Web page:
Summer 2014

5 ways to be a better leader

Think you're born to follow? Just wait

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Jonathan Cohen
Shelley Dionne, MBA '94, PhD '98

Whether you’re a recent college graduate starting a new job, someone with an established career who wants to inspire others to greatness or a parent heading the PTA for the first time, improving your leadership skills can dramatically affect your performance and the results you get from your team.

Shelley D. Dionne, MBA ’94, PhD ’98, associate professor in the School of Management and associate director of the University’s Center for Leadership Studies, shares the following tips anyone can use to become a better leader, both in the business world and in the community:

Help everyone on your team grow and develop

“The most important thing you have to do is understand you have an obligation to develop all your followers,” Dionne says.

Learn who they are and what is important to them, she says. What are their needs? How can you help them better communicate their ideas? How can you assist in their growth and development? “Come in listening. Get input. Share ideas. That investment creates a more long-term commitment from people. That investment is building the team.”

Good leaders spend most of their days serving as role models, building relationships and helping others improve their skills, Dionne says. “Leadership is about reading people well and understanding them maybe better than they understand themselves.”

While it’s easy to gravitate toward the enthusiastic members of your team, “commit to develop every follower, including the people you don’t have the best relationship with,” she says.

Encourage an environment where feedback is important

“Some people come in like a bull, and they dominate. Some won’t accept others’ ideas because it wasn’t their idea,” Dionne says.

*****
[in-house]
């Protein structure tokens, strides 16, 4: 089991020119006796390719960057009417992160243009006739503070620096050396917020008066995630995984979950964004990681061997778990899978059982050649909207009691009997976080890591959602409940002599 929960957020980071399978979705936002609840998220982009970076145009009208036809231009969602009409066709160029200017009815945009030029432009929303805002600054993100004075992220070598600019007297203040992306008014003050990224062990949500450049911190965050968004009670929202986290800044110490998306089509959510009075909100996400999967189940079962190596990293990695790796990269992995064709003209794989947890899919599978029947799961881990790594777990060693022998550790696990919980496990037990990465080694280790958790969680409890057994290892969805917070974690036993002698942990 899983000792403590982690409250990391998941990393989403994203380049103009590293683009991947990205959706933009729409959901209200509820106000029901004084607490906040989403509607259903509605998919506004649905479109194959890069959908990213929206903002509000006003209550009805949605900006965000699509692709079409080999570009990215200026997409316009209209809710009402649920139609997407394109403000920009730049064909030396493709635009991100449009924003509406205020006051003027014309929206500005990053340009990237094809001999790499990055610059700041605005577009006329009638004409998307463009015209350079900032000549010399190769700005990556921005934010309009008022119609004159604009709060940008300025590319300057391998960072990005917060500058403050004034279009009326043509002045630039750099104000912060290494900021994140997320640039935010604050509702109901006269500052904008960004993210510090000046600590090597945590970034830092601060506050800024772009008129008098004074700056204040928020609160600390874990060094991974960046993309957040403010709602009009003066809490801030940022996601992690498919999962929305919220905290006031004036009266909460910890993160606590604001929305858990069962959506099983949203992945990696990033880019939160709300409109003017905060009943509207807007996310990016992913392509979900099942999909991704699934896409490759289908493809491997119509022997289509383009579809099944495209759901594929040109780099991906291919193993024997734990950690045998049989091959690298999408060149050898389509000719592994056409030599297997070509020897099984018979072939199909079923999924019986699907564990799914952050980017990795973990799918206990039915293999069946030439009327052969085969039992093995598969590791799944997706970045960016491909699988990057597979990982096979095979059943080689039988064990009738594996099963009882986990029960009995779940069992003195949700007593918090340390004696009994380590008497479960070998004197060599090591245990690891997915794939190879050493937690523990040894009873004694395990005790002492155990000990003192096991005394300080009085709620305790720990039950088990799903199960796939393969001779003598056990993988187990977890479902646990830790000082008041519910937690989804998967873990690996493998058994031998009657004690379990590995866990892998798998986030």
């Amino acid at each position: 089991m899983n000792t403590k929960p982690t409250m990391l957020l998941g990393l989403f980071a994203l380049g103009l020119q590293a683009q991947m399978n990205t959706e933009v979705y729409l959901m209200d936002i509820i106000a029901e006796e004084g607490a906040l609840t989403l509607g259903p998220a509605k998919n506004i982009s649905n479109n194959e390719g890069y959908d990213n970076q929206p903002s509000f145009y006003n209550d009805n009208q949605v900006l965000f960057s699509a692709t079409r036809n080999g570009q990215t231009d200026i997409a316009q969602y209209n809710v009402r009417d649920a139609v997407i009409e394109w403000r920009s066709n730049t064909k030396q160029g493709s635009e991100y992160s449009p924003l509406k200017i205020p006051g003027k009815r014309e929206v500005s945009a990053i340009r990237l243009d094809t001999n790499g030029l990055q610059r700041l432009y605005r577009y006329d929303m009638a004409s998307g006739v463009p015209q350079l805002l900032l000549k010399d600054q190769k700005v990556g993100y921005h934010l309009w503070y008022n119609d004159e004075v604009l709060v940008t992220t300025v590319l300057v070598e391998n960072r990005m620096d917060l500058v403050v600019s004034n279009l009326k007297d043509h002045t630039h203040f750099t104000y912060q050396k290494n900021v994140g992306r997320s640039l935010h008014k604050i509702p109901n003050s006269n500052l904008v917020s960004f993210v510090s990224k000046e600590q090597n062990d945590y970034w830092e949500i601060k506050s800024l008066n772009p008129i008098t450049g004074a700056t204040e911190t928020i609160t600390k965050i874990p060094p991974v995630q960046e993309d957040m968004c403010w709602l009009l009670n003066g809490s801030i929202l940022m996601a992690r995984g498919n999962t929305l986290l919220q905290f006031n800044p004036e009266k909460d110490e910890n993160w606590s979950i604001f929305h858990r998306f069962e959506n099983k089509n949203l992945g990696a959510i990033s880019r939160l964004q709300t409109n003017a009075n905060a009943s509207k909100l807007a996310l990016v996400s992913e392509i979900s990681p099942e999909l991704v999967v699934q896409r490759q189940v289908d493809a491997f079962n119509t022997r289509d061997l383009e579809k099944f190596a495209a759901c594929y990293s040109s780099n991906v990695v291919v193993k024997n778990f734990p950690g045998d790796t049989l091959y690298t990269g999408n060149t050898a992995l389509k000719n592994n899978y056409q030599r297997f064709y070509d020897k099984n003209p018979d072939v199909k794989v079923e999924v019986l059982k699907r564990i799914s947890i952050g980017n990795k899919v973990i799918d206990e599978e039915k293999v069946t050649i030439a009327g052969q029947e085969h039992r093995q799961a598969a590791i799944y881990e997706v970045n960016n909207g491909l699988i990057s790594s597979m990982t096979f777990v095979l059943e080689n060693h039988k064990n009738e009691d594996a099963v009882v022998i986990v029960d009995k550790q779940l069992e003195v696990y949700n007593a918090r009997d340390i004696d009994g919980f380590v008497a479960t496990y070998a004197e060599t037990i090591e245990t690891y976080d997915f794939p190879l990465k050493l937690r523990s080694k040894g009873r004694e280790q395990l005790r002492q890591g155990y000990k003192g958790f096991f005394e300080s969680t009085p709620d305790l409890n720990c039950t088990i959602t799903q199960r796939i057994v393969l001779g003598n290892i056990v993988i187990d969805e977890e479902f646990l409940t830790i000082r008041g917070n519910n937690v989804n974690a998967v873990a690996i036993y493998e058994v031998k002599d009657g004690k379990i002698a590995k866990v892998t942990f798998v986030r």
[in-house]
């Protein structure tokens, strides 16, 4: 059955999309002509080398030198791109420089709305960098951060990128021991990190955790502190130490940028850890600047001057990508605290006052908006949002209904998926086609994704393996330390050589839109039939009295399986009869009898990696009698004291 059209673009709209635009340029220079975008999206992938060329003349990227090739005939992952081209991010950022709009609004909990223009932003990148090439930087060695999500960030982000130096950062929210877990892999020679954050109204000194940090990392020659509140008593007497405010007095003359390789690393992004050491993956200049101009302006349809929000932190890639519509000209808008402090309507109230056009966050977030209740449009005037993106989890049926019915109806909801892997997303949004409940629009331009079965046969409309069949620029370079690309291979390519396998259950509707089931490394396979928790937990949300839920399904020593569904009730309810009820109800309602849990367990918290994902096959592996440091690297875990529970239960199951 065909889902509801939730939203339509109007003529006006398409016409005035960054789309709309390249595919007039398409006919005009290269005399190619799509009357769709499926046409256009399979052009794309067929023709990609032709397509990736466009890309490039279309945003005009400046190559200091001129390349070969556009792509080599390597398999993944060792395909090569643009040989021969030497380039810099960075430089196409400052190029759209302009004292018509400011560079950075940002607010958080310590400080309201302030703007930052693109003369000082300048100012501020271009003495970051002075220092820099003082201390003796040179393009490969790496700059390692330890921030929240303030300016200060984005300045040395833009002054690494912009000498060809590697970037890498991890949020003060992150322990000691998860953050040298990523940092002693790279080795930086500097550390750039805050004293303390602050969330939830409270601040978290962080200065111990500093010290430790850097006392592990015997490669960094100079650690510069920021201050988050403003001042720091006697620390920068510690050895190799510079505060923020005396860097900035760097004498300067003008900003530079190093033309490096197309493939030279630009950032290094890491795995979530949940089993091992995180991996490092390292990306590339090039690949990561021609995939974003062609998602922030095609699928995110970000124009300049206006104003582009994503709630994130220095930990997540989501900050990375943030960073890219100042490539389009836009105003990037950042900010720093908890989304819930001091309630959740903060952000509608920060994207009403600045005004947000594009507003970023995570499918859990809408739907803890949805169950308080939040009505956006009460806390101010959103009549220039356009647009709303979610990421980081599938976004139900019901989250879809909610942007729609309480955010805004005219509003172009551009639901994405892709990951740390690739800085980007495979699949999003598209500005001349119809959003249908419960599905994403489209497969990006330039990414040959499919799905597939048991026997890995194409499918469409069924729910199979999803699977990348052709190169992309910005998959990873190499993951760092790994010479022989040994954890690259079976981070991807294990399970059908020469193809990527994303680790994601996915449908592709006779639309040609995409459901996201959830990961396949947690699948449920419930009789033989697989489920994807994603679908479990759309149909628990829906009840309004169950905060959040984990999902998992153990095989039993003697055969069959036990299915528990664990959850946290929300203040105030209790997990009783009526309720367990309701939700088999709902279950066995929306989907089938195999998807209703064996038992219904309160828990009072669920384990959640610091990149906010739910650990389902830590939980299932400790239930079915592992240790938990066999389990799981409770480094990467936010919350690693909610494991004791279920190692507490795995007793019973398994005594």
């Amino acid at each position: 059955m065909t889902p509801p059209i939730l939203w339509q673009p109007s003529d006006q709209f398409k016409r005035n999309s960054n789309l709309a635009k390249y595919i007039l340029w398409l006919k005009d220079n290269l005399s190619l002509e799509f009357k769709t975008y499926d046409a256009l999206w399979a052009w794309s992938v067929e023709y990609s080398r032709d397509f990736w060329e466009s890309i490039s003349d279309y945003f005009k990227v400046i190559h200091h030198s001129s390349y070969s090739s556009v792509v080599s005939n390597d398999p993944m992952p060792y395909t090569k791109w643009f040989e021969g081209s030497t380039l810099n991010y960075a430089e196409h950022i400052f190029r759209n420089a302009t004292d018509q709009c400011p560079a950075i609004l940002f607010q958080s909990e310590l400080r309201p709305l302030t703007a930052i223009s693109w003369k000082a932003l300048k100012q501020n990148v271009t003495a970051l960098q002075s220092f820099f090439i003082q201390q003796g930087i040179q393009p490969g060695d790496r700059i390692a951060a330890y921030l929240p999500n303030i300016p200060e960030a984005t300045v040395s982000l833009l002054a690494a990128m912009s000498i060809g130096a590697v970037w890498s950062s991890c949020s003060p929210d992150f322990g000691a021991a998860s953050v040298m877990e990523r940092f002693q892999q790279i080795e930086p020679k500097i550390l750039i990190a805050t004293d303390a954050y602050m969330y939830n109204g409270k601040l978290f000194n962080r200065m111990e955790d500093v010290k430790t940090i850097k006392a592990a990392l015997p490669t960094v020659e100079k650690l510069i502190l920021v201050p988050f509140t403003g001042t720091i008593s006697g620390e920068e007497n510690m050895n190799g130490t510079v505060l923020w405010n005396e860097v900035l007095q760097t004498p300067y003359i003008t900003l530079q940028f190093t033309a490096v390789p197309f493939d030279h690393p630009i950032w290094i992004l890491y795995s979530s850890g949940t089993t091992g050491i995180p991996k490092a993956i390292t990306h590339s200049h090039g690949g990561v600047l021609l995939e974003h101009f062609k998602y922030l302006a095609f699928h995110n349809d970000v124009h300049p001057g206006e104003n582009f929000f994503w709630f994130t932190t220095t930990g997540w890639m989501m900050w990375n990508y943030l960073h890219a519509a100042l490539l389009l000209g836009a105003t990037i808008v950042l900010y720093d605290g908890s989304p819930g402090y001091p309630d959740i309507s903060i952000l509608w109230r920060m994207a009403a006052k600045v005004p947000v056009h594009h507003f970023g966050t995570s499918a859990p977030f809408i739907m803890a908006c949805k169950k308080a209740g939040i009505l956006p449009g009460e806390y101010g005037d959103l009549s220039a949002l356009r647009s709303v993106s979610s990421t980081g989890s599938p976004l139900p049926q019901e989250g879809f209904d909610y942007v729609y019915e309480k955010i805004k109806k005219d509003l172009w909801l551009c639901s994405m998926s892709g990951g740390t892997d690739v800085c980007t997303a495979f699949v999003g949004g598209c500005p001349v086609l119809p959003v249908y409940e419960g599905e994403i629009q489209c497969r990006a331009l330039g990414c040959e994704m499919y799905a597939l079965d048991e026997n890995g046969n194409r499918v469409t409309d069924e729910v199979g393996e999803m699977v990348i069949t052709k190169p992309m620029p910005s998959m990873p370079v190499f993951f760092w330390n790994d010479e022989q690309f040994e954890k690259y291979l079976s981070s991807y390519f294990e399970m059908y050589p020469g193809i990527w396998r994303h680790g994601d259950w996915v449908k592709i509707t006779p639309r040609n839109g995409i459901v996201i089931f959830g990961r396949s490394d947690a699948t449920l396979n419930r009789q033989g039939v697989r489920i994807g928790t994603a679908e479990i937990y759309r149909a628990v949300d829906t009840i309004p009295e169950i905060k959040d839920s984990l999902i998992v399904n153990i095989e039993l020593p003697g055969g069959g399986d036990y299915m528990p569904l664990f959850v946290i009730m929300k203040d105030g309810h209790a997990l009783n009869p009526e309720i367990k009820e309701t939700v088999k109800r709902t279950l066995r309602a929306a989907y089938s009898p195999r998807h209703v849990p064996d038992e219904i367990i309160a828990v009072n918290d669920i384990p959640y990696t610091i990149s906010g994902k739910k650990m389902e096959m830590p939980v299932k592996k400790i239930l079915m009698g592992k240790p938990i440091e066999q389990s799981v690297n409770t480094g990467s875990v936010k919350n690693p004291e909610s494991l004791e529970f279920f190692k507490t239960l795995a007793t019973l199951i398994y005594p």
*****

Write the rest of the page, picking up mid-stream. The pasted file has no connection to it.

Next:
But good leaders know they must serve as an example of how to ask for and receive feedback, she says.

Say you just had a big fundraiser for the PTA. Ask your followers what they liked, what they didn’t and what could be done better next time. Then listen to the suggestions and be open to receiving their ideas. “That feedback is a learning opportunity for everyone,” Dionne says. “You’re setting the tone that you’re focused on learning, too.”

Treat people fairly and with integrity

“That doesn’t mean equally,” Dionne says. “I don’t have to give everyone the same treatment, but I have to treat everyone fairly.”

People have different needs and abilities. Everyone doesn’t necessarily deserve the same raise, she says.

But create an open learning environment in which you’re communicating the reasoning behind your decisions — the process is transparent and there is honest dialogue. “We may not always agree, but we all know where we stand,” Dionne says.

Demonstrate a resilient and optimistic outlook

“No leader gets the ‘yes, yes, yes’ throughout her career,” Dionne says. “Life isn’t fair. But it’s the way you then handle that setback in front of your followers that’s important.”

Railing against the system and administration is one approach people take after encountering a setback, she says. Instead, try telling your team you haven’t forgotten their good ideas, but “we’re going to try a different way.”  Doing so sets a tone of optimism and resilience, and serves as a model for how others can approach the challenge, Dionne says.

“That’s really important, especially for managing through uncertainty.”

Commit to learning something every day


“Leading is developing, and developing is learning,” Dionne says.

Sometimes it’s discovering something big. Sometimes it’s learning about another person’s culture or perspective. Again, it sets the tone that learning and growing are important, she says.
“It’s hard to get stale when you’re thirsting for knowledge.”